The Red Flags of Thyroid Eye Disease

two hands holding, one wearing ring- thyroid eye disease Our eyes are an essential part of our face. They are expressive and can reveal a lot about our mood. Our eyes can also reveal whether we have an underlying medical condition or disorder. Today, we discuss when your eyes might be telling you that you have thyroid eye disease.

An Overview of Thyroid Eye Disease

When you have thyroid eye disease, the muscles and fatty tissue behind your eyes are inflamed. Your eyes protrude or “bulge” due to the inflammation occurring behind them. Thyroid eye disease is not merely a cosmetic concern, it has many medical concerns as well. In extreme and less common cases of thyroid eye disease, you may go blind. In more readily occurring cases, you may develop double vision. You’ll see double of one image or object if you have double vision. The area around your eyes can also become puffy and swollen.

The Warning Signs of Thyroid Eye Disease

Protruding Eyes

People with thyroid eye disease are often easy to spot due to the unique distinction of their protruding eyes. Bulging eyes are almost exclusively associated with this condition. However, you cannot be certain that you have thyroid eye disease from this symptom alone. Hyperthyroidism also pushes your eyes forward.

Eye Grit

Do you feel grittiness in your eyes? Does this grittiness remain even after you’ve rubbed your eyes or washed them out? If so, that is one symptom of thyroid eye disease.

Light Sensitivity

You may have thyroid eye disease if you’re suddenly sensitive to natural and artificial light. Your eyes absorbing lights places further strain on them and pressure on the nerves in them. You will likely squint or shield your eyes more often than most people when you’re around bright lights if you have thyroid eye disease.

Contact an Ophthalmologist Today

Thyroid eye disease can be curable. However, the damage you sustain can become long-term if you do not seek medical attention. An ophthalmologist is a medical professional who is trained in understanding eye diseases and performing eye surgery. An ophthalmologist, such as Dr. Walter John Murrell, can treat your thyroid eye disease.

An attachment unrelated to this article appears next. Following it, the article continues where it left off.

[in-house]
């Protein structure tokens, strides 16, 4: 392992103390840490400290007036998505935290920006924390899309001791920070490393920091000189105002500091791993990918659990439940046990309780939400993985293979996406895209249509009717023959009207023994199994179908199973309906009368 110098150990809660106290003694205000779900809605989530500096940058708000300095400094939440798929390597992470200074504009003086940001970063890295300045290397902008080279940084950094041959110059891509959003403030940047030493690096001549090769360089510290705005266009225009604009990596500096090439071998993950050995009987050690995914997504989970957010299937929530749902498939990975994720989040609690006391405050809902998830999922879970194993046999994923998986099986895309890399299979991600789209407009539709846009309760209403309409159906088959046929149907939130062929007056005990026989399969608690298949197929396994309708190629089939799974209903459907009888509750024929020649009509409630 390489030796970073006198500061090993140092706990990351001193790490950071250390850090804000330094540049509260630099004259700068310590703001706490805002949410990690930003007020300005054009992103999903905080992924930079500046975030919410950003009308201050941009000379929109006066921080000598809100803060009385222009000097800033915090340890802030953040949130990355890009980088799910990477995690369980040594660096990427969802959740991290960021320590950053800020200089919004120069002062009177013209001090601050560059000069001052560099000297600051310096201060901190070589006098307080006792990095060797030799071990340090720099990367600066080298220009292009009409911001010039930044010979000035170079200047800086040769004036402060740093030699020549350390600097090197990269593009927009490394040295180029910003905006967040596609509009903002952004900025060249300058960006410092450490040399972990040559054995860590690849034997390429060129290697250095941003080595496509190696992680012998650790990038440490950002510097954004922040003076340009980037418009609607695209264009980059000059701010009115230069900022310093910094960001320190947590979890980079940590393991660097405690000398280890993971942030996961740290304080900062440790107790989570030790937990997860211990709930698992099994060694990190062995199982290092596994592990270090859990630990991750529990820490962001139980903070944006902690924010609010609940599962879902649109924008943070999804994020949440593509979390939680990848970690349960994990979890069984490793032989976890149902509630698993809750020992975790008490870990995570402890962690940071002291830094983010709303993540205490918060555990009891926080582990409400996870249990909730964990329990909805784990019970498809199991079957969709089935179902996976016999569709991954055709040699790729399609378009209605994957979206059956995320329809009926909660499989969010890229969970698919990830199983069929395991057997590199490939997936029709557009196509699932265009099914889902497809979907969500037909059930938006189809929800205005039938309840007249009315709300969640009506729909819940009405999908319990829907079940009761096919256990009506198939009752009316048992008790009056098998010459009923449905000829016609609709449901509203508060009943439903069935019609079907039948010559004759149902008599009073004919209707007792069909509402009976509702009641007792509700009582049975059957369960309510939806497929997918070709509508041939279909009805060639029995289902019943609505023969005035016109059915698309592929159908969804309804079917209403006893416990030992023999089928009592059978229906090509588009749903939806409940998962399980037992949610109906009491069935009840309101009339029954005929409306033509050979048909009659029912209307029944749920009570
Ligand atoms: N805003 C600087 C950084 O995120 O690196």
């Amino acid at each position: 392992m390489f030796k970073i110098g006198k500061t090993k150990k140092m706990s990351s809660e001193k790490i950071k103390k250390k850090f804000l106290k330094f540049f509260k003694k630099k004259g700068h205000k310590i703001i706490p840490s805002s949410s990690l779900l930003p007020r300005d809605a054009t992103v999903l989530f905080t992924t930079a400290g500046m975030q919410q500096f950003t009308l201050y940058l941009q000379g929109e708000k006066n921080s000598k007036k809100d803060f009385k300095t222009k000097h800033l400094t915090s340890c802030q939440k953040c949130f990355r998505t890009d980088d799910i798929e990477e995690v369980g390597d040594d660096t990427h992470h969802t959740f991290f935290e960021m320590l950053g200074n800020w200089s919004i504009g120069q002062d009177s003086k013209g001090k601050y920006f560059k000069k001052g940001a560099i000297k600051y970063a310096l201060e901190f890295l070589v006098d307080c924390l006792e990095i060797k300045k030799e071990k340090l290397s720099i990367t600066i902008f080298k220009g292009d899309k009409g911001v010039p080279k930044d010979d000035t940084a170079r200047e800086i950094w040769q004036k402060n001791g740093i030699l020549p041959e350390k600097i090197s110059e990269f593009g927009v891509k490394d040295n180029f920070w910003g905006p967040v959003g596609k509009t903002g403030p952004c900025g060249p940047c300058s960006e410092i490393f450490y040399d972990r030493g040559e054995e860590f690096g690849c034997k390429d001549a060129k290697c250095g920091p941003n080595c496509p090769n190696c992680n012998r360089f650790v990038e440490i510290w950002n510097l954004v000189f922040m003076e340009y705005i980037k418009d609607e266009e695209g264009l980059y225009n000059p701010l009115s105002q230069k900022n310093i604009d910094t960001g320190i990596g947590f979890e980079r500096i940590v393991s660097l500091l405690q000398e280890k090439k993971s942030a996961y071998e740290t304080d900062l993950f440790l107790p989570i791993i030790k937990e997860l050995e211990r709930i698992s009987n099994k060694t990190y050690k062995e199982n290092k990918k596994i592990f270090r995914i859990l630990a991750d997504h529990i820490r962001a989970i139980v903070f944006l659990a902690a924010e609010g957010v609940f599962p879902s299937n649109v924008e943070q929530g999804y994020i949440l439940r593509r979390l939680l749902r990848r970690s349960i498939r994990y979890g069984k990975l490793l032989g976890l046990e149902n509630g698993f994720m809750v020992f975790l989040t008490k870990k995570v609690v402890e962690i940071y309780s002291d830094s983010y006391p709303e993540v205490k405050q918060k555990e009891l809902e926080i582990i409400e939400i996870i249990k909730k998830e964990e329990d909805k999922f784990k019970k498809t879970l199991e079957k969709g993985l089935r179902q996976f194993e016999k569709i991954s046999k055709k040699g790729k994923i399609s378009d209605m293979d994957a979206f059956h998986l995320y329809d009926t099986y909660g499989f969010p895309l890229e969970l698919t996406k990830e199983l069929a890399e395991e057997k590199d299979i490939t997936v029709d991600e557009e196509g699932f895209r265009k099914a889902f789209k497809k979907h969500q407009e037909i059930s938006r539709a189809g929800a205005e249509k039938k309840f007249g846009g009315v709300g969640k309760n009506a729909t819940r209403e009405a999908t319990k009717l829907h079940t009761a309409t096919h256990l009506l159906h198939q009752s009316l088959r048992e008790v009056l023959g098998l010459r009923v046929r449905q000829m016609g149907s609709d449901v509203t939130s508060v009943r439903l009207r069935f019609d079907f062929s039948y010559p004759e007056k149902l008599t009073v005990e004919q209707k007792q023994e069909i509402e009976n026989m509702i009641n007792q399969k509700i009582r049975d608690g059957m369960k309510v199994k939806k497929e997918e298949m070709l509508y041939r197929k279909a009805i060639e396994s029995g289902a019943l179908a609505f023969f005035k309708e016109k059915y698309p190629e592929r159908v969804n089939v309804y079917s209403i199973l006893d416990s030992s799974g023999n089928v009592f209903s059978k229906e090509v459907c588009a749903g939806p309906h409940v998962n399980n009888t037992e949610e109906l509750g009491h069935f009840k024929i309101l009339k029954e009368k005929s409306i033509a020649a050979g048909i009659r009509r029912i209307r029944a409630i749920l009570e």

Contact the office of W. John W. Murrell, MD, Ophthalmology and Oculoplastic Surgery at 806-351-1177 to set an appointment.

Contact Us For All Your Health Related Queries!

Panhandle Eye Group Subspecialists

7411 Wallace Blvd
Amarillo, TX 79106

Amarillo Cataract & Eye Surgery Center

7310 Fleming Ave
Amarillo, TX 79106

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This is the latest IOL for Dr. Murrell's cataract practice. The LAL is the first IOL that can be adjusted after the surgery. Dr. Murrell can customize your IOL so that you can have the vision that you desire.

The LAL is a premium IOL which will not be covered under your medical insurance hence will have to pay for this IOL.


What's coming to Dr. Murrell's practice in the next few months.
Embrace with Accutite and Facetite and Morpheus Prime and Morpheus8

Accutite and Facetite: - These are FDA approved cosmetic devices that can melt fat and mildly tighten skin. It requires only a small opening in the skin. The Accutite is for small areas such as the upper and lower eyelids. The Facetite is for the larger areas of the face such as the jowls, neck, and nasolabial folds.

Morpheus Prime and Morpheus 8 - These are FDA approved cosmetic devices that are applied to the skin to tighten the skin and collagen underneath the skin. The Morpheus Prime is for smaller areas smaller areas such as the upper and lower eyelids. the Morpheus8 is for the larger areas of the face. Both Morpheus Prime and Morpheus 8 takes 3 treatments spaced 4 weeks apart from each other.

The Accutite and Morpheus Prime can both be performed to the eyelids to maximize the cosmetic effect. Likewise, the Facetite and Morpheus8 can both be performed to maximize the cosmetic effect.

The Embrace is the device that rungs the Accutite, Facetite, Morpheus8, and Morpheus Prime. These treatments are not covered by insurance. The patient will have to pay for the procedure.

What's New in Dr. Murrell Practice in 2023

Light adjustable IOl (LAL) for Cataract Patients

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